Seán Moran: GAA correct not to respond to Kildare ultimatum
Croke Park’s CCCC has the ultimate responsibility of making fixtures
St Conleth’s Park in Newbridge. Croke Park decreed it wasn’t suitable to host the Kildare versus Mayo game citing ‘health and safety’ concerns. Photograph: Donall Farmer/Inpho
Whatever the outcome, as of last night unknown, of the current fixture imbroglio concerning where – or if at all – Kildare get to play Mayo, the GAA has a serious problem on his hands.
On one level it’s a communications issue; the protocols surrounding the making of fixtures are, on the evidence of the firestorm that has erupted, little known or understood.
It would have been a good idea to spell out in the RTÉ studio where the draw for Round Three of the All-Ireland qualifiers was held, live on air, that home advantage is subject to the deliberations of the Central Competitions Control Committee.
In other words the GAA is not breaking its own rules by refusing to grant home fixtures if it considers that there isn’t a suitable venue for them.
It’s probably unlikely that this modest disclaimer would have made a significant difference to the general chorus of discontent that greeted the decision not to play the match in Newbridge after Kildare had been drawn first out of the hat but at least it would have explained the situation to the public.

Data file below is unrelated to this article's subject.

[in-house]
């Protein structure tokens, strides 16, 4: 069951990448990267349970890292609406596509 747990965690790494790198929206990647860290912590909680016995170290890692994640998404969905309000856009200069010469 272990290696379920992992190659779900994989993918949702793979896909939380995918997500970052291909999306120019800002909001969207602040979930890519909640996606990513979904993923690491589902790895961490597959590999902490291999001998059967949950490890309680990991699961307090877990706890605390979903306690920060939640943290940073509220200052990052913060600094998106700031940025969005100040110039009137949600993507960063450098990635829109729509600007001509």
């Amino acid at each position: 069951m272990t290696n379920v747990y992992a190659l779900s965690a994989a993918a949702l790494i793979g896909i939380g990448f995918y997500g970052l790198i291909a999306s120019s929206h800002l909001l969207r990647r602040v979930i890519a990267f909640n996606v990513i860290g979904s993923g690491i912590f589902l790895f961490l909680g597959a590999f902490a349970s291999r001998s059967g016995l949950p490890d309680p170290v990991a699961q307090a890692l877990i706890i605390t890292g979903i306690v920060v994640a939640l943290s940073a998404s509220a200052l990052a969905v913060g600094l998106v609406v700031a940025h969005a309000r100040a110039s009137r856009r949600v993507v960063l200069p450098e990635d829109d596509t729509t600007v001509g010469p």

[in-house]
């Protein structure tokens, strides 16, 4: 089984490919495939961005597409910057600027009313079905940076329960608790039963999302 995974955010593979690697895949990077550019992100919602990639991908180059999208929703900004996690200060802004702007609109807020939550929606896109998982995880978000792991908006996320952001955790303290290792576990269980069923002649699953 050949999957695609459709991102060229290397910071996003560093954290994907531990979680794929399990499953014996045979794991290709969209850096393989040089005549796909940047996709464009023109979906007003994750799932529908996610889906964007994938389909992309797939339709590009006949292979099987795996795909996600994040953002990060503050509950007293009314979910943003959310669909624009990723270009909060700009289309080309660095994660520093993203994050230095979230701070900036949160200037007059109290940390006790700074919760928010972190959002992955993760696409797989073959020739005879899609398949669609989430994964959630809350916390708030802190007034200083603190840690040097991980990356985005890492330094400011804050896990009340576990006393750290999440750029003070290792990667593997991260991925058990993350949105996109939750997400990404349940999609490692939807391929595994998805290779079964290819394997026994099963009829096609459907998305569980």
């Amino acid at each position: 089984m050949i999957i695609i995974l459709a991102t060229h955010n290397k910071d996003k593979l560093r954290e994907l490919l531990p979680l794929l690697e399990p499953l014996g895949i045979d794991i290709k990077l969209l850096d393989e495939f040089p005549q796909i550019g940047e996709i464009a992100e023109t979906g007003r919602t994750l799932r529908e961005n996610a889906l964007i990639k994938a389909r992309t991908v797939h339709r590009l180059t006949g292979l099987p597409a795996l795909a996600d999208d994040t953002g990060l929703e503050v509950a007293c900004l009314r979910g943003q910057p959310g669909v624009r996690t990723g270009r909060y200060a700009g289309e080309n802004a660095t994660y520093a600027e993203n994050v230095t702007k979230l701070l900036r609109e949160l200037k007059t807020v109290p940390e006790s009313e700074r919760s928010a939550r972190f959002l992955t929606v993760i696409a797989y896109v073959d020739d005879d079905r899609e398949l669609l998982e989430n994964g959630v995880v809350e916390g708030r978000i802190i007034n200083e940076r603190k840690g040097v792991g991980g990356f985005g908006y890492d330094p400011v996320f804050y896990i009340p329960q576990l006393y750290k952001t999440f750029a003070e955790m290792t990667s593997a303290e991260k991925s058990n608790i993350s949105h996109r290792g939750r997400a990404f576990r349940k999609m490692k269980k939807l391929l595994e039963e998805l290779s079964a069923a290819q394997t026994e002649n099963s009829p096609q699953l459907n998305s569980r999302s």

The rule book isn’t a model of clarity on this, either, but it is clear. It states at 6.28 (2) that “home venues shall be used in Rounds 1, 2 and 3 of the All-Ireland qualifier series with the first team drawn having home advantage” but yet at 3.27, the CCCC is given responsibility “for competition scheduling and arrangements for and control of games (excluding appointment of referees) under the jurisdiction of the Central Council.”
The requirements of health and safety are specifically cited in the section governing the round-robin All-Ireland quarter-finals but not elsewhere in the rule. They are included, though, in the competition regulations for the qualifiers, as authorised by Central Council earlier this year.
Anyway, how could a committee charged with making fixtures not take those considerations into account?
It’s easy to see where confusion might have arisen on the part of Kildare manager Cian O’Neill, who interpreted events as conferring a right of home venue: “we earned it by winning our last two matches on the road, and that’s not going to be taken away from us”.
It is however one thing for a disappointed manager to misinterpret complicated rules and another for GAA administrators, who could reasonably be expected to be aware of the contents of the Official Guide.
Yet Kildare’s county board unequivocally backed the manager’s ultimatum that Kildare would turn up in Newbridge and nowhere else. It’s not as if there wasn’t recent precedent for county boards intervening to defuse such stand-offs.
When Roscommon manager Kevin McStay aired his views on the venue for the Connacht final after winning last month’s semi-final, he made much the same point as O’Neill – that should Galway be their opponents his team would turn up at their home venue of Dr Hyde Park and await developments.